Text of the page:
Don't blow your 15 minutes of fame! A few tricks of the trade can have you ready for your close-up.
Step 1: Wear bold, solid colors Dress for success and wear bold, solid colors. Tiny prints or patterns make your clothes look like they're dancing, and white is hard to light.
TIP: Ask if your interview is going to be done on chroma key, which is a blue or a green screen. If it is, don't wear the color of the screen or they'll have trouble keying in a background.
Step 2: Wear makeup Don't skip the makeup artist. Powder is a must under the hot lights and more is generally better.
TIP: If you have your own makeup, bring it with you. You'll be more comfortable wearing your own colors and formulas, and it's okay to ask the makeup artist to use it.
Step 3: Use hairspray Don't spoil your walk of fame with a bad hair day. Let the makeup artist spritz and spray. Fly aways and unkempt hairdos look worse in the bright lights.
Step 4: Avoid a cold beverage or soda before the interview Skip the cold drink before walking on the set. Cold makes your vocal chords constrict -- go for warm water or hot tea instead.
Step 5: Ask where you should look Ask the interviewer where you should look. If they're on set with you, make eye contact with them. If someone is asking you questions through an earpiece, look directly into the camera.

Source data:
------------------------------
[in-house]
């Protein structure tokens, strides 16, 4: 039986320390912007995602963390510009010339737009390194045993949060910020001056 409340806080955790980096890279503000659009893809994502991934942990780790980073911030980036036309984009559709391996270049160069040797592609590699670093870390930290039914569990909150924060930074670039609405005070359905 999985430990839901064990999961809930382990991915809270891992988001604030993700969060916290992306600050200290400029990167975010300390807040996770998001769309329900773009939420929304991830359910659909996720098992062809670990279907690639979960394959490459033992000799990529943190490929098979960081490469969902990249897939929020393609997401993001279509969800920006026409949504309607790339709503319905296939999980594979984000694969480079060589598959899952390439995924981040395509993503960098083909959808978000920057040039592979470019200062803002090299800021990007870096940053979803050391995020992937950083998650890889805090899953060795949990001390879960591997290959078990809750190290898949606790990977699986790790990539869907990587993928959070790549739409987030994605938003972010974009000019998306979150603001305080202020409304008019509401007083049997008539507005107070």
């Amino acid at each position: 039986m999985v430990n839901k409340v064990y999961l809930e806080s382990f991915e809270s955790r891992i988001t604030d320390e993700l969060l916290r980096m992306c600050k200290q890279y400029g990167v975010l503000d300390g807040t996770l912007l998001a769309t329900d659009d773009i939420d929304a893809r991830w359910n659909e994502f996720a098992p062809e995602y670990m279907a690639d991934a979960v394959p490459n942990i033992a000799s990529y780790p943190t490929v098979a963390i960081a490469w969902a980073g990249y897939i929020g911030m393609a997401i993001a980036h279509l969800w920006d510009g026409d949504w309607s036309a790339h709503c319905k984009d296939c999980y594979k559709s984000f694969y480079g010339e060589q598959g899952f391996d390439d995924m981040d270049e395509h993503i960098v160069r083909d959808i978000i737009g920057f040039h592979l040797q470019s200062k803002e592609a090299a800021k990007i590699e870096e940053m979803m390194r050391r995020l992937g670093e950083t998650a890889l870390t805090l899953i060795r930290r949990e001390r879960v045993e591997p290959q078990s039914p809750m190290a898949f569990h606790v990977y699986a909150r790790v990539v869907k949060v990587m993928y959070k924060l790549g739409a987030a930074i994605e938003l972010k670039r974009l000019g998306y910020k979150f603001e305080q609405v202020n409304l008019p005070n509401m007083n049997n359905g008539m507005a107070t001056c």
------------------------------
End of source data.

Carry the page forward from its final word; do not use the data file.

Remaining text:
Step 6: Keep answers short and sweet Keep your answers short and sweet. People tune out if they get too much information, so talk about what's important.
Step 7: Prepare answers but don't over-rehearse Come prepared but don't overdo the practice or you may come off too rehearsed and not conversational. If you memorize your answers and then don't say them verbatim, it might throw you off track.
Step 8: Smile and relax Smile and relax. Viewers are more engaged if you put on a happy face and look at ease. Most of all, have fun in the spotlight -- the floor director will call "wrap" sooner than you know it.
FACT: The first televised presidential debates were held in 1960 between Richard Nixon and John Kennedy. Viewers perceived Kennedy as the winner of the debate because he looked better on camera.